1

You sure it's not on? Turn off the breaker to the stove and see if it cools. Possible the grease fire damaged the controls..


5

So long as the fire is truly out, then just give the oven time. It may take a few hours to cool the metal back to room-temperature, just as it would if you had baked something in it.


1

Personally, I wouldn't even consider it. If it melts both your meat & roasting tin are trash. I also wouldn't consider it to 'distribute heat more evenly', it will start as a cold spot, then eventually become a steamer. It would probably prevent browning on the underside. I'd consider it with the same scepticism I do most of the "clever hacks" ...


8

I can't imagine there's any benefit in using the tray liner as a cooking aid, anything about them distributing heat evenly is a load of garbage, that's what pans are for. Plus, cooking your food on a sponge of silica gel and plastic that's absorbed a bunch of blood is just plain gross. It's impossible to say whether the plastics have BPAs, different ...


1

A piping bag might still work if the filling is moist such that it has at least a bit of lubrication, and as long as the mince is thoroughly broken up during cooking. If it binds even with the largest nozzle, you could also consider a plastic freezer bag with a corner removed. In either case the idea is not to use it to pack the filling in, just to quickly ...


3

You asked for 'durable'. What's wrong with 'proper' traditional pressed steel? Sure they take a while to season in properly, but after that, they last a lifetime… or two… or three. I'm still using the ones my mum got in the 1950s. Every week for 60-some years. Never stick, never seem to age.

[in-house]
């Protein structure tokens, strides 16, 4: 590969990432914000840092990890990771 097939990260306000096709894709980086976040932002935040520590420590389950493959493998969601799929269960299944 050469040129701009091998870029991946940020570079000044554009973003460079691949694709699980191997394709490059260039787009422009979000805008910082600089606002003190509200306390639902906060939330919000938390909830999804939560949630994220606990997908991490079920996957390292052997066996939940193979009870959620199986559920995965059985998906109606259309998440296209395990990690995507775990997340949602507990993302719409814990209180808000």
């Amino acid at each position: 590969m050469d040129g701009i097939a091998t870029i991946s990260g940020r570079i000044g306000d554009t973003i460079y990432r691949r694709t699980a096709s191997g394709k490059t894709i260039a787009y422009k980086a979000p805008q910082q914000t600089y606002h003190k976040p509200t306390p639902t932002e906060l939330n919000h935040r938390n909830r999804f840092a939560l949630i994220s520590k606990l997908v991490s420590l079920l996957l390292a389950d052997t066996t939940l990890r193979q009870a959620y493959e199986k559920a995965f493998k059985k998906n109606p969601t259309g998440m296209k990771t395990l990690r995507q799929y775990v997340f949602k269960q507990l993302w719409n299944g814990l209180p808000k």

5

Here is the chart that was included in the instructions in Mike's link. It suggested layering the ice to 3-4 inches deep and then adding 5oz of rock salt or 3oz of table salt and repeating until the bucket is full to the brim. Adding a cup of cold water at the halfway mark and again when the tub is full is recommended to help the ice settled and keep the ...


5

The amount of steam released is comparable to boiling a kettle for a few minutes. Without knowing what your room is like we can't provide a general recommendation, since the answer would depend on the preexisting humidity, size of the room, height of the ceiling, temperature, ventilation etc. I would expect that if the room is sometimes ventilated (i.e. ...


7

Move the pan continuously At least in my cooking experience, the part where you would care about even heat mostly is some kind of browning process and tends to not lasts very long. If you move the pan around on the stove continuously, everything gets heated evenly. As a bonus, exactly that crappy type of sheet metal cookware that causes this problems is also ...


5

One technique I found useful when I cooked on gas was to more extensively pre-heat the pan. This doesn't work perfectly on thin metal pans, as you probably will see in a lot of short-term rentals, but it's better than not doing it. This allows you to cook at slightly lower temperatures while achieving more even heat. If that doesn't help sufficiently, ...


13

You could get one of these: It's called a heat diffuser, and they come in many different shapes, sizes, and price ranges. A cheap one will probably do the job well enough, though might break over time. The general purpose is to reduce the heat applied to the pot, but it also causes it to be more evenly distributed. You might want one with larger holes so ...


21

As these are rented places, I suspect part of the problem is cheap thin-based pans, especially very thin steel. I have similar gas rings at home and mostly don't have an issue - but I have a choice including cast iron and sandwich base if I need even heat. I'm currently using a fairly thin aluminium pan for omelettes, and even that is OK. The exception on ...